Senate Republicans are considering a fresh proposal to break a standoff over government funding that would provide $5 billion over the next two years for President Donald Trump's border wall, according to Republican Sen. Richard Shelby, the chairman of the Appropriations Committee.
Shelby said the plan has not been agreed to by Democrats -- whose support is needed for it to pass in the Senate -- or Trump. But he said he is hopeful the idea might thread the needle between the competing interests and allow Congress to pass year-end spending bills and avoid a government shutdown next month.
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Right now, Trump is insisting on $5 billion border wall construction in fiscal year 2019. Democrats have agreed to just $1.6 billion and have vowed to go no higher.
Under this GOP proposal, $900 million in new money would be added to the $1.6 billion already in the bill for a total of $2.5 billion next year. As part of the agreement, an additional $2.5 billion in advance appropriations would be locked in for fiscal year 2020, making a total of $5 billion over the two-year period.
"I'm trying to get it to $5 billion," said Shelby, who has been working for months to resolve the politically-complex issue of wall funding. "That's my goal."
Asked why he thinks Democrats, who oppose the wall and generally don't support Trump, would sign on to this idea without getting anything in return, Shelby didn't have a firm answer.
"You'll have to ask them," Shelby said. "We're hoping they would if they want the government funded."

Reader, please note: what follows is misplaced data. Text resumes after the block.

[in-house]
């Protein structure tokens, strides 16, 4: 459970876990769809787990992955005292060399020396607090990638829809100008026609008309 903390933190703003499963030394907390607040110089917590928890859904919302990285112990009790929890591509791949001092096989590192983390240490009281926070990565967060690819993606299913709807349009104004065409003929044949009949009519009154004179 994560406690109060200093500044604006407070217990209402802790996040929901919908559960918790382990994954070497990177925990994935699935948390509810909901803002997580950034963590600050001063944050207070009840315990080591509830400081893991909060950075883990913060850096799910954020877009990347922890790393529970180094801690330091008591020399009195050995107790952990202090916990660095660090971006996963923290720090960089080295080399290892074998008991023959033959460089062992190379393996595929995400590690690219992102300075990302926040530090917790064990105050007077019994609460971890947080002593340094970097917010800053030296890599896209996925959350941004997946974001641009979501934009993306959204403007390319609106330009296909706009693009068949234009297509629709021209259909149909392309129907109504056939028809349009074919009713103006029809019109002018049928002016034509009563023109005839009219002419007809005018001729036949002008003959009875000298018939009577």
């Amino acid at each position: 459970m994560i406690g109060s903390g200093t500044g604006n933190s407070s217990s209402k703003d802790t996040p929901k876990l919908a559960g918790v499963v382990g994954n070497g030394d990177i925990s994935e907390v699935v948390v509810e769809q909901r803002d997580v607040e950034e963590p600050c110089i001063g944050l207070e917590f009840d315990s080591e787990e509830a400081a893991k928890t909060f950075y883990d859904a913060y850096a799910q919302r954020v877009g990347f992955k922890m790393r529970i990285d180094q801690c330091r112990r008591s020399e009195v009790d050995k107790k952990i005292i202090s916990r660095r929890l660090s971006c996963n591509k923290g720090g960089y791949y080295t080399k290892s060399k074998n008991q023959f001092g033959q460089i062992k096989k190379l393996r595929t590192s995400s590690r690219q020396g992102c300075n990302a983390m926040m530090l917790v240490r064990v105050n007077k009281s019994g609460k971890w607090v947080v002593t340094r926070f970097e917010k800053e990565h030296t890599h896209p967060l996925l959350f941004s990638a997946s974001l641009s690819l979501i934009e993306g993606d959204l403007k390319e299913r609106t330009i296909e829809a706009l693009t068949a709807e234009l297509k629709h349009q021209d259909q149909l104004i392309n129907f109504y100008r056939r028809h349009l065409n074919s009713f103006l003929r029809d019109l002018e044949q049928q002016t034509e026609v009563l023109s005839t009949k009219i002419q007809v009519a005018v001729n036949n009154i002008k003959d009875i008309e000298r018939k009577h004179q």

In a floor speech, Senate Minority Leader Chuck Schumer said the Senate Democrats and Republicans have been in "good faith negotiations" but that Trump's push to get $5 billion was preventing an agreement.
He urged Trump to either accept the $1.6 billion in the existing bill or agree to one-year continuing resolution for the Department of Homeland Security to keep it funded at existing levels and prevent it from shutting down. Schumer said he was confident a such a bill would get the 60 or more votes needed to pass.
Schumer complained the administration hasn't even spent all the money it was appropriated last year for border security construction and urged the President not to carry out his threat to shut down the government over the issue, especially as the holiday season approaches.
"It would be a shame if the country suffered because of Trump temper tantrum," Schumer said. "It's up to him."
Trump said earlier Thursday that there could be a possible government shutdown if Congress does not approve money for a border wall.
"A possible shutdown if we don't get the wall money, a very possible -- we're in negotiations. If we don't get border security, possible shutdown," Trump told reporters on the South Lawn of the White House before departing on Marine One for a trip to South America.